job. For years now, chips had been implanted behind the right ear
of citizens once they reached adolescence. Within the city, the
number of people who had the chip interface was nearly 100%. And
U2258 made sure the chip and the brain could communicate with each
other. This took a good deal of knowledge of neurology, signal
processing, and biofeedback engineering, so it would be accurate to
say that U2258 was smart. However, he did not act like it. In fact,
his slow methodical speech often gave strangers the impression that
he was slow on the uptake.
“U2258?” said his boss, a dark haired man
with a severe face. “I’d like you in on this new project.”
A pause as U2258 chose his words. “A new
project? Something besides active brain interfaces?”
“No, no. The same good work you’ve always
done. The technology is just different.”
“Hmm,” said U2258. “When do I get to hear
“We’ll have a meeting later this afternoon. I
know you’re always on time, but be sure you are this time.”
“Yes,” said U2258.
Later that afternoon, U2258 opened the door
to the conference room. Three others were in the room, including
his boss, so U2258 took a seat across from them.
“Is this the man?” asked a woman shaped like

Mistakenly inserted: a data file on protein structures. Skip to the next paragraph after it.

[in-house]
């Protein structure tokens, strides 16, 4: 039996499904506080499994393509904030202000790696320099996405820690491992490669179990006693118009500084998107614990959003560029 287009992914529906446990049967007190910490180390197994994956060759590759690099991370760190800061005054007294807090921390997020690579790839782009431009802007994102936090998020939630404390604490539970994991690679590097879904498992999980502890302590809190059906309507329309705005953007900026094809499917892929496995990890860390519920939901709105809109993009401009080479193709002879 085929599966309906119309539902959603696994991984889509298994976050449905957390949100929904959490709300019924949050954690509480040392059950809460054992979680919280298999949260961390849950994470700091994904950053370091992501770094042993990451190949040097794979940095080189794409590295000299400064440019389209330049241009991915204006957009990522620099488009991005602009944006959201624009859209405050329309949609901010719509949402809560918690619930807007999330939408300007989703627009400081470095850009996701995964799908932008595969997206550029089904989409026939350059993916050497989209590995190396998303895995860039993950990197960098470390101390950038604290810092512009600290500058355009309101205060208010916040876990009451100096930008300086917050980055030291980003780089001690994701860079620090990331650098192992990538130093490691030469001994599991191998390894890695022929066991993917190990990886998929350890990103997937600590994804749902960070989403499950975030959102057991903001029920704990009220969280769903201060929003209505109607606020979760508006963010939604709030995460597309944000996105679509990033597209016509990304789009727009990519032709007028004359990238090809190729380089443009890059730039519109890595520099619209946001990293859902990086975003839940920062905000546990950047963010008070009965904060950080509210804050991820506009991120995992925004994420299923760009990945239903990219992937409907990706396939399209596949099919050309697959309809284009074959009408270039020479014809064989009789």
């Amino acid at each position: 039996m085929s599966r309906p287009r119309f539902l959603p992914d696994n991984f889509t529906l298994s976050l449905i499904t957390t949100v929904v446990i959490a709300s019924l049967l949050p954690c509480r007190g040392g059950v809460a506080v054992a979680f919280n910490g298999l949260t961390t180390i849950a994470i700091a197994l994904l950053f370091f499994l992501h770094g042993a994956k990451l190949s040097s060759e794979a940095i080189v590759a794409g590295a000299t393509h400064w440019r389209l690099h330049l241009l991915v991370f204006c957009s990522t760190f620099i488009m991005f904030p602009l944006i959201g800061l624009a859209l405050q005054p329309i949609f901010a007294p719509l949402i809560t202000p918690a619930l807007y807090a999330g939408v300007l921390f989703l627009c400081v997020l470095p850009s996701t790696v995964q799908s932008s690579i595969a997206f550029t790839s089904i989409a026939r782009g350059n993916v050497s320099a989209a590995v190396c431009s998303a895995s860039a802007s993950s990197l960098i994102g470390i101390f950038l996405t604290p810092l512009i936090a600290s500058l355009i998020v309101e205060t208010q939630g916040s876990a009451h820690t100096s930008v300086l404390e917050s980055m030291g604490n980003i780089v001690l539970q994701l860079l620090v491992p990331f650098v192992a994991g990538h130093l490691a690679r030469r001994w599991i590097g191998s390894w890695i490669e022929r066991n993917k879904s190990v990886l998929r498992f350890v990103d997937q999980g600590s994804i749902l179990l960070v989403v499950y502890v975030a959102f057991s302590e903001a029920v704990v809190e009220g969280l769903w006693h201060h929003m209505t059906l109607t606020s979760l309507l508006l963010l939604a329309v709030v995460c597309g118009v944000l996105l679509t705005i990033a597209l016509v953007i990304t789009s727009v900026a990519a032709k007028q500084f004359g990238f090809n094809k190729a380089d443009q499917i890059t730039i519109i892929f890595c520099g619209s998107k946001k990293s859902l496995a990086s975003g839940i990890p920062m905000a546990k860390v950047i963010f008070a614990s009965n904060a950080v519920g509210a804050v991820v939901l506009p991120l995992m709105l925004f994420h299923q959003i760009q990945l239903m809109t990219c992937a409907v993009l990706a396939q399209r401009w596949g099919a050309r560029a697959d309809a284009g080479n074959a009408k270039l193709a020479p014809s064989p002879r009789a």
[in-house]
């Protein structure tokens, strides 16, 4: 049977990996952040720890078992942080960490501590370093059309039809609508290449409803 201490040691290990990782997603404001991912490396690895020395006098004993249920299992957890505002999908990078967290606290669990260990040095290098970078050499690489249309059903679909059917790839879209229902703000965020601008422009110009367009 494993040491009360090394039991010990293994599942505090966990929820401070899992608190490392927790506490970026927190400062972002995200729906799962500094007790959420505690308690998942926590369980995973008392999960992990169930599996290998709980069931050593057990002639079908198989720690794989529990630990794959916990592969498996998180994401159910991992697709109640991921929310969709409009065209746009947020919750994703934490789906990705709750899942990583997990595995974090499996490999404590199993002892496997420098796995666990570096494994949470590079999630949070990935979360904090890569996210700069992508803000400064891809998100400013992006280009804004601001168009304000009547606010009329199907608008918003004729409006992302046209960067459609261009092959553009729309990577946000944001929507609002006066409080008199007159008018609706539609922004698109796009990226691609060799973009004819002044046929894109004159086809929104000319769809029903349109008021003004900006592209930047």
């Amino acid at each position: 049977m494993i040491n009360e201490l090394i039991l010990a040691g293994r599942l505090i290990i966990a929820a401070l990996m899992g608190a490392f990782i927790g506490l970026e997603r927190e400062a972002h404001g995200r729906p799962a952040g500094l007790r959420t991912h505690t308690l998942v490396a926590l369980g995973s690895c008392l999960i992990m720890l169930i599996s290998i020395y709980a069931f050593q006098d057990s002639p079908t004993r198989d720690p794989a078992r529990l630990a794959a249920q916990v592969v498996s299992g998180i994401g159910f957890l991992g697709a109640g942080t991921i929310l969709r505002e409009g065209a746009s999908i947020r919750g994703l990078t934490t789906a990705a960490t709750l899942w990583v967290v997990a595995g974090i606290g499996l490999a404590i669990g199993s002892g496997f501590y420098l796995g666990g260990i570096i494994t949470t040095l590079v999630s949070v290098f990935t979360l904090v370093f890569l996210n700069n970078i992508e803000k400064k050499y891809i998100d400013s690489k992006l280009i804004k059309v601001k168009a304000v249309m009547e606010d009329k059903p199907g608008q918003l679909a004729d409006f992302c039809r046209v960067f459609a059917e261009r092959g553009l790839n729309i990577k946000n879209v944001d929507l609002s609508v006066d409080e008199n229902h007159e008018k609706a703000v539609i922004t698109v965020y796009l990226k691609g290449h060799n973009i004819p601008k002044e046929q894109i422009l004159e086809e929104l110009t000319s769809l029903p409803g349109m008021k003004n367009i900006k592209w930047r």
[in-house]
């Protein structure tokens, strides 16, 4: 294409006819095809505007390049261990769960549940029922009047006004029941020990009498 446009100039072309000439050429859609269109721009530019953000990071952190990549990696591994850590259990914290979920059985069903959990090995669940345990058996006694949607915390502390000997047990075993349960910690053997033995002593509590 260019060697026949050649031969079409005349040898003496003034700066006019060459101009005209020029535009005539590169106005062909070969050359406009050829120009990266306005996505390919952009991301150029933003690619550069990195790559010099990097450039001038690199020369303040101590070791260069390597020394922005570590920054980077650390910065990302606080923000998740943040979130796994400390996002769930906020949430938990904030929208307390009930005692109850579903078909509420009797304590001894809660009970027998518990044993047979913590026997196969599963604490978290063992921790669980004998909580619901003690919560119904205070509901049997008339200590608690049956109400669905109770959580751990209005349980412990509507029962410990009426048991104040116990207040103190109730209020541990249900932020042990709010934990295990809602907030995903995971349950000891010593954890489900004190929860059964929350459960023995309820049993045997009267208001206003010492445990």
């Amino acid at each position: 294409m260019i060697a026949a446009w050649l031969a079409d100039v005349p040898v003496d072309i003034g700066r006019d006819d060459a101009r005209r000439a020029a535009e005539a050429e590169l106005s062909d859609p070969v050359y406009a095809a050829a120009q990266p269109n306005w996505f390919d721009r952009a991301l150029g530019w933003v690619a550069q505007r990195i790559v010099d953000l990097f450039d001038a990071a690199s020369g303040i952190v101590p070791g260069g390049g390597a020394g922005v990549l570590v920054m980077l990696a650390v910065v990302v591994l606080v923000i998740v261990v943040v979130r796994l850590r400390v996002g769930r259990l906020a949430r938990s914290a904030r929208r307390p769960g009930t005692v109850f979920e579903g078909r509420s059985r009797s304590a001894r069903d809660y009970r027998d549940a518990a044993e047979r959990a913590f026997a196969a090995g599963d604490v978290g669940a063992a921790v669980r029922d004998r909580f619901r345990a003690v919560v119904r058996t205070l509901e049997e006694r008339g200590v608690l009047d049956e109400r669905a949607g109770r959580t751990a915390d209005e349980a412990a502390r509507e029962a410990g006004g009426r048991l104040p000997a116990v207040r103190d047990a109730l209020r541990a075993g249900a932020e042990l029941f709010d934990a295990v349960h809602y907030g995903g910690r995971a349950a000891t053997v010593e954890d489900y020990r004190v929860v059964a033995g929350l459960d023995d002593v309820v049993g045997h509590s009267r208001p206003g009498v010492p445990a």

a concrete block.
“He is,” said his boss.
“It is nice to finally meet you, U2258,” she
said. “We have heard about all the good work you are doing
“Thank you,” he said. She did not offer her
name, making U2258 just a little suspicious.
His boss began, “I have had you brought in on
this project because of all the work you have done on brain
interface technology in the past. You are the best we have.”
“Thank you,” said U2258, still confused about
his role, but interested to see this new project.
Another man, with a short, well-trimmed beard
and a high voice jumped in. “We have designed a new chip with new
capabilities that we believe will change the world.”
U2258 paused, assimilating all this. “In what
“In every way,” said the man.
Another pause, “I mean, what will it do?”
His boss took this up, “It will allow for
airwave communication. We call them feeds. A person wearing this
chip will have the ability to receive live communication from other
Pause. “How will that affect the wearer?”
“Not sure yet,” said the woman. “It has not
yet been tested. But that’s why we want you to set up the
interface. It will be the same work you have been doing, but more